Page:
Ariel Van Cleave

Morning Edition Producer

Ariel first entered a public radio newsroom in 2004 while in school at Bradley University in Peoria, Illinois. It was love at first sight. After graduating from Bradley, she went on to earn a Master's degree in Public Affairs Reporting from the University of Illinois at Springfield. Ariel has lived in Indiana, Ohio and Alaska reporting on everything from salmon spawning to policy issues concerning education. She's been a host, a manager and now rides shotgun with Kirsten Kendrick as the Morning Edition producer at KNKX. 

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Peter Haley / The News Tribune

Update: The state Department of Ecology has extended the time frame for the public to weigh in on the cleanup process. The new deadline is June 26.

One million pounds of toxic chemicals; that’s what estimated to be left behind over several decades because of work done at the Hooker Chemical plant on the Tacoma Tideflats. The plant was purchased by a company called Occidental in the late 1960s and finally shut down for good in 2002.

"Vinyl Record Player" by Nan Palmero is licensed under CC BY 2.0 / Flickr

Record Store Day is April 22. And it happens to be the 10th anniversary of the day that celebrates independent stores across the country, as well as all the music fans and artists that keep them thriving.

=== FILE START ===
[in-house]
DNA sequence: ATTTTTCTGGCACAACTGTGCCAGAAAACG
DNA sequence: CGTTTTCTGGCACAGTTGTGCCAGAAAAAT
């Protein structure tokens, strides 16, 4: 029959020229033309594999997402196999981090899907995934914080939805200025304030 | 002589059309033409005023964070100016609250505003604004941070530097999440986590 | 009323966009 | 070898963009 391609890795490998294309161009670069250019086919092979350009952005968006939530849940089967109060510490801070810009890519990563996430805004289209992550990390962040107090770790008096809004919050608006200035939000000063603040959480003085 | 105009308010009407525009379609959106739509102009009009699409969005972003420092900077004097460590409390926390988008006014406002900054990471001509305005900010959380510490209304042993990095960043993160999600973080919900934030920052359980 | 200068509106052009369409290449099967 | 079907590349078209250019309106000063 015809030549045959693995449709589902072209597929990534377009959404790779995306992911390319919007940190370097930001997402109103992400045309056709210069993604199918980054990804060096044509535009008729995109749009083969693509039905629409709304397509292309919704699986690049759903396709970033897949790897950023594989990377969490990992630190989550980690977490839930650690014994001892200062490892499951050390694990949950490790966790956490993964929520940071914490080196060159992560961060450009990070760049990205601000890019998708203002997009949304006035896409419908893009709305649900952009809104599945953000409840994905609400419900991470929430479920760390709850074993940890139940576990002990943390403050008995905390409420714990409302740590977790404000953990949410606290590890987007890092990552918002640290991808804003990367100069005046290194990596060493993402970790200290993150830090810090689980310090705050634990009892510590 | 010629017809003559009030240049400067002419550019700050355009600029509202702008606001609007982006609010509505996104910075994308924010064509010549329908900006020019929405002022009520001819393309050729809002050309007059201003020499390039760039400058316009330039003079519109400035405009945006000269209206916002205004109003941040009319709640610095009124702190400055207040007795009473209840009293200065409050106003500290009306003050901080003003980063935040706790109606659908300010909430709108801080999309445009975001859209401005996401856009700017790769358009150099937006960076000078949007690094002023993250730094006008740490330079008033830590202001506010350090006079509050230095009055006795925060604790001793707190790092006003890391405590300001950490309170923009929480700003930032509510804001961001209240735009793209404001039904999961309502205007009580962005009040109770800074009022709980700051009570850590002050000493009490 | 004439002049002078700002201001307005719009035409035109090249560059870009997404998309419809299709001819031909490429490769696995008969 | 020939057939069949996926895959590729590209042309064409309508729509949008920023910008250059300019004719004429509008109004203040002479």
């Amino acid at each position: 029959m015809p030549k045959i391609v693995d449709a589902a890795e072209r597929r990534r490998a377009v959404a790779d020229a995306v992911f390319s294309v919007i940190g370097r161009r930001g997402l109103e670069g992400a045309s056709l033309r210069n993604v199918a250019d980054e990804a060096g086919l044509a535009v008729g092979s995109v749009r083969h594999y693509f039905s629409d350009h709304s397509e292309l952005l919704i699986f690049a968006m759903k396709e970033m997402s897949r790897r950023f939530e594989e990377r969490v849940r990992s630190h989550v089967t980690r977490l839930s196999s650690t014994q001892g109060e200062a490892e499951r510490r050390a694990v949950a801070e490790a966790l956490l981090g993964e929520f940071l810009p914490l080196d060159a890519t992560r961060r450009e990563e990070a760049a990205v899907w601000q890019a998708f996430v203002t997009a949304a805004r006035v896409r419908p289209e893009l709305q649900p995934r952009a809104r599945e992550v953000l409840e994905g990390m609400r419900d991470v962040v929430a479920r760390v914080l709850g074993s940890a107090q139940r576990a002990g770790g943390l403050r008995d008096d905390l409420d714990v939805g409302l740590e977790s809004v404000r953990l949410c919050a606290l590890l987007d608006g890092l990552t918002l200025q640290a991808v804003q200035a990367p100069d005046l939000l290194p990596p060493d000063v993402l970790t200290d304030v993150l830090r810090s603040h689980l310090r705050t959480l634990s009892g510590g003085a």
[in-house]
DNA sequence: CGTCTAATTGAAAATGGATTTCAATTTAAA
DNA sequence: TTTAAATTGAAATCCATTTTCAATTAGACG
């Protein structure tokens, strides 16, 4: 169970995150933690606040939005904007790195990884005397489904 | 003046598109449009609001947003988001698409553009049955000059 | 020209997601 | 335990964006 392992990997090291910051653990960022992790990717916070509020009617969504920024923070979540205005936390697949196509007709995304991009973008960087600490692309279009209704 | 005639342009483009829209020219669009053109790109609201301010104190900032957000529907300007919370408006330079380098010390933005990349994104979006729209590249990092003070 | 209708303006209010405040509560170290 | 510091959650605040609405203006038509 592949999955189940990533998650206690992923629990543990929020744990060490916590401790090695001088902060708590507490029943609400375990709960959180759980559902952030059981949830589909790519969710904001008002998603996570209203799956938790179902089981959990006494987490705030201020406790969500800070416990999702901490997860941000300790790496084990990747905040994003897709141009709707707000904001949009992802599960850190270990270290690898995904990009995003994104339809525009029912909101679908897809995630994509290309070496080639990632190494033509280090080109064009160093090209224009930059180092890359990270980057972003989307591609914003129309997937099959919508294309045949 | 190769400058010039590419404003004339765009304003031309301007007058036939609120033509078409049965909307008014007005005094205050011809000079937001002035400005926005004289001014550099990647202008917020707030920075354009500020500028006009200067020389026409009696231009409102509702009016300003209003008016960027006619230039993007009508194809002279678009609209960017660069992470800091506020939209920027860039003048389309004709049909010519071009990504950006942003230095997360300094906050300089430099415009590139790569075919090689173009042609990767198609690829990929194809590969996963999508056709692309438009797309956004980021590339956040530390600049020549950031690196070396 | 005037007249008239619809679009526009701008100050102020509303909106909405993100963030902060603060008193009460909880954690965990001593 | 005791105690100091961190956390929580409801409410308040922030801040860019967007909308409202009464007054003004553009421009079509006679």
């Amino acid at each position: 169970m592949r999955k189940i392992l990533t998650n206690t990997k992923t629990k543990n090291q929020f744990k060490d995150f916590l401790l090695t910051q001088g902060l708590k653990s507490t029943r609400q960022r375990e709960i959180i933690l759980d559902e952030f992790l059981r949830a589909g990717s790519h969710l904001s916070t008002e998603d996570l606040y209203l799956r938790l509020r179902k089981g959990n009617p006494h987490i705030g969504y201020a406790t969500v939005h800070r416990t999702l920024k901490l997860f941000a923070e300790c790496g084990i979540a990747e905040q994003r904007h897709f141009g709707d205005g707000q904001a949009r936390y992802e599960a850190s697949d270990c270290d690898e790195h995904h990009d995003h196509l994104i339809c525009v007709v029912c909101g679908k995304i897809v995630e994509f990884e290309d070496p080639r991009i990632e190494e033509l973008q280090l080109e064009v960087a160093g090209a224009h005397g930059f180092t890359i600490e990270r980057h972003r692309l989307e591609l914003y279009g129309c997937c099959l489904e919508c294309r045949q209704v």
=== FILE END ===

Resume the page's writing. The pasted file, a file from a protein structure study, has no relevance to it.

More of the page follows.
Our very own Abe Beeson is a bit of a vinyl junkie and sat down with 88.5's Kirsten Kendrick talk about his ever-growing collection, and what he’s looking forward to on Record Store Day.

Interview highlights

Michael Roberts

Hiding in plain sight can be a matter of course for people dealing with addictions; they tend to be really good at masking the need.

 

That was the case for Michael Roberts. He had beer for the first time when he was 15, and worked for years to keep attention away from his alcoholism. He was eventually able to get sober. His last drink was eight years ago.

 

And all those years Michael spent hiding made him an expert when it came to spotting his daughter Amber’s addiction.

 

Paul Morigi / AP Images for National Museum of the American Indian

 

Protests over the last year that originated in North Dakota against the Dakota Access oil pipeline have once again highlighted the complex relationship among tribal governments and the United States. How exactly do these sovereign nations exist within the U.S.? And what does “sovereignty” even mean?

Sara Taksler

Free speech and the powers of the government in this country have been talked about a lot recently. A new documentary being screened March 21 in Seattle takes a look at those issues through the lens of the aftermath of the Arab Spring, and the man known as the “Egyptian Jon Stewart.”

 

The film “Tickling Giants” focuses on Dr. Bassem Youssef. He used a nightly television show watched by tens of millions of people as his way to protect free speech and fight political leaders.